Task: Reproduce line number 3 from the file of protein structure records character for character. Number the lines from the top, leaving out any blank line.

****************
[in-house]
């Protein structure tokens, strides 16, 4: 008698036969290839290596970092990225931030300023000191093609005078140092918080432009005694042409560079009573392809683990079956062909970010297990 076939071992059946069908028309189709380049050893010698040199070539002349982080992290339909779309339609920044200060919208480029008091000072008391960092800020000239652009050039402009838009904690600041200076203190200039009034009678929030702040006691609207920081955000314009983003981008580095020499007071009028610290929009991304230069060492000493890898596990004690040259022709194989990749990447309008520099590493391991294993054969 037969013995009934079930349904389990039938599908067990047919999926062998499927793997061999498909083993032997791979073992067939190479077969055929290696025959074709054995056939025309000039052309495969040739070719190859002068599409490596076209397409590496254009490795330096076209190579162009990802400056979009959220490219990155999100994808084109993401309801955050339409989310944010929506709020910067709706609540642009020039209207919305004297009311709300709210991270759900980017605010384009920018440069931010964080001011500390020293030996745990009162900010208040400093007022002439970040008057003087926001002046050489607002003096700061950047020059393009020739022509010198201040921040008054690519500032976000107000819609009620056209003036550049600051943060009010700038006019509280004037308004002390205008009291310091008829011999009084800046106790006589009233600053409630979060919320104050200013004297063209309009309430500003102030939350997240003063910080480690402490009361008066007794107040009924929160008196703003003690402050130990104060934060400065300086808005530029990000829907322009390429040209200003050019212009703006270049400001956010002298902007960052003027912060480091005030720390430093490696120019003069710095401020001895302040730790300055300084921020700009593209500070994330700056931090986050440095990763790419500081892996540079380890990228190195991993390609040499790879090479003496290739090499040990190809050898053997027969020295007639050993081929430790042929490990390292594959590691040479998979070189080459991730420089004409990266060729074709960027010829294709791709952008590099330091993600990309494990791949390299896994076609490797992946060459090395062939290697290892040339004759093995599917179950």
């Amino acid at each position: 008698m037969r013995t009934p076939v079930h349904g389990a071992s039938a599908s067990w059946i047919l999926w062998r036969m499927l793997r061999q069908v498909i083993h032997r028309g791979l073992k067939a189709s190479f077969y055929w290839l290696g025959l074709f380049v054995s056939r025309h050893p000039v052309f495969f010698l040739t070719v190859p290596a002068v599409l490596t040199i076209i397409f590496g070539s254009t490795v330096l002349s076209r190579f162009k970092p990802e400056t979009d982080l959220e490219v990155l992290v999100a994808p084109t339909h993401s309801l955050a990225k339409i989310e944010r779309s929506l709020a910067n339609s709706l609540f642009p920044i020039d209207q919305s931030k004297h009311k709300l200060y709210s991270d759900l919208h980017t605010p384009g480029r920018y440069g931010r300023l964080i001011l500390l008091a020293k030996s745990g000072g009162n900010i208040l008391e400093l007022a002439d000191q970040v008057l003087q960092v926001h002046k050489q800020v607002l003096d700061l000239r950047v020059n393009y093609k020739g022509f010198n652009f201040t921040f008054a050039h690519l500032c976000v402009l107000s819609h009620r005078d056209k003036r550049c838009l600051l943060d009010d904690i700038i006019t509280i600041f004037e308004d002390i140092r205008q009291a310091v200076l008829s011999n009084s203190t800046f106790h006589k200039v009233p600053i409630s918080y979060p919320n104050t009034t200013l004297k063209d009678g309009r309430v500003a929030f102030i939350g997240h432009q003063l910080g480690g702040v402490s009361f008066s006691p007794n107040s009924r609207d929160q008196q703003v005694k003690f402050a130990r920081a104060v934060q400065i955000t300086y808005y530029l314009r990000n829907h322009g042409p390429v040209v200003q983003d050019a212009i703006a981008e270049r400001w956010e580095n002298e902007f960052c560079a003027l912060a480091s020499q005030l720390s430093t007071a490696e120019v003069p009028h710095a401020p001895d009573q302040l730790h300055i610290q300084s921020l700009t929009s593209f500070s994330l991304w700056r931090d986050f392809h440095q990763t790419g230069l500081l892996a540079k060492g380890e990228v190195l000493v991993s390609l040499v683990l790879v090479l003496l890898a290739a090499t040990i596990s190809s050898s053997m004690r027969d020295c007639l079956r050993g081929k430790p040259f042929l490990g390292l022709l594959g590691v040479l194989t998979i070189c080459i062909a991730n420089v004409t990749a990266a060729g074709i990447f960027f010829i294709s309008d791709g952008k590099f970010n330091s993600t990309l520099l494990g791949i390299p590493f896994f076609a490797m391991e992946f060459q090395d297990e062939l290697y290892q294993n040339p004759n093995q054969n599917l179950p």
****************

């Amino acid at each position: 008698m037969r013995t009934p076939v079930h349904g389990a071992s039938a599908s067990w059946i047919l999926w062998r036969m499927l793997r061999q069908v498909i083993h032997r028309g791979l073992k067939a189709s190479f077969y055929w290839l290696g025959l074709f380049v054995s056939r025309h050893p000039v052309f495969f010698l040739t070719v190859p290596a002068v599409l490596t040199i076209i397409f590496g070539s254009t490795v330096l002349s076209r190579f162009k970092p990802e400056t979009d982080l959220e490219v990155l992290v999100a994808p084109t339909h993401s309801l955050a990225k339409i989310e944010r779309s929506l709020a910067n339609s709706l609540f642009p920044i020039d209207q919305s931030k004297h009311k709300l200060y709210s991270d759900l919208h980017t605010p384009g480029r920018y440069g931010r300023l964080i001011l500390l008091a020293k030996s745990g000072g009162n900010i208040l008391e400093l007022a002439d000191q970040v008057l003087q960092v926001h002046k050489q800020v607002l003096d700061l000239r950047v020059n393009y093609k020739g022509f010198n652009f201040t921040f008054a050039h690519l500032c976000v402009l107000s819609h009620r005078d056209k003036r550049c838009l600051l943060d009010d904690i700038i006019t509280i600041f004037e308004d002390i140092r205008q009291a310091v200076l008829s011999n009084s203190t800046f106790h006589k200039v009233p600053i409630s918080y979060p919320n104050t009034t200013l004297k063209d009678g309009r309430v500003a929030f102030i939350g997240h432009q003063l910080g480690g702040v402490s009361f008066s006691p007794n107040s009924r609207d929160q008196q703003v005694k003690f402050a130990r920081a104060v934060q400065i955000t300086y808005y530029l314009r990000n829907h322009g042409p390429v040209v200003q983003d050019a212009i703006a981008e270049r400001w956010e580095n002298e902007f960052c560079a003027l912060a480091s020499q005030l720390s430093t007071a490696e120019v003069p009028h710095a401020p001895d009573q302040l730790h300055i610290q300084s921020l700009t929009s593209f500070s994330l991304w700056r931090d986050f392809h440095q990763t790419g230069l500081l892996a540079k060492g380890e990228v190195l000493v991993s390609l040499v683990l790879v090479l003496l890898a290739a090499t040990i596990s190809s050898s053997m004690r027969d020295c007639l079956r050993g081929k430790p040259f042929l490990g390292l022709l594959g590691v040479l194989t998979i070189c080459i062909a991730n420089v004409t990749a990266a060729g074709i990447f960027f010829i294709s309008d791709g952008k590099f970010n330091s993600t990309l520099l494990g791949i390299p590493f896994f076609a490797m391991e992946f060459q090395d297990e062939l290697y290892q294993n040339p004759n093995q054969n599917l179950p």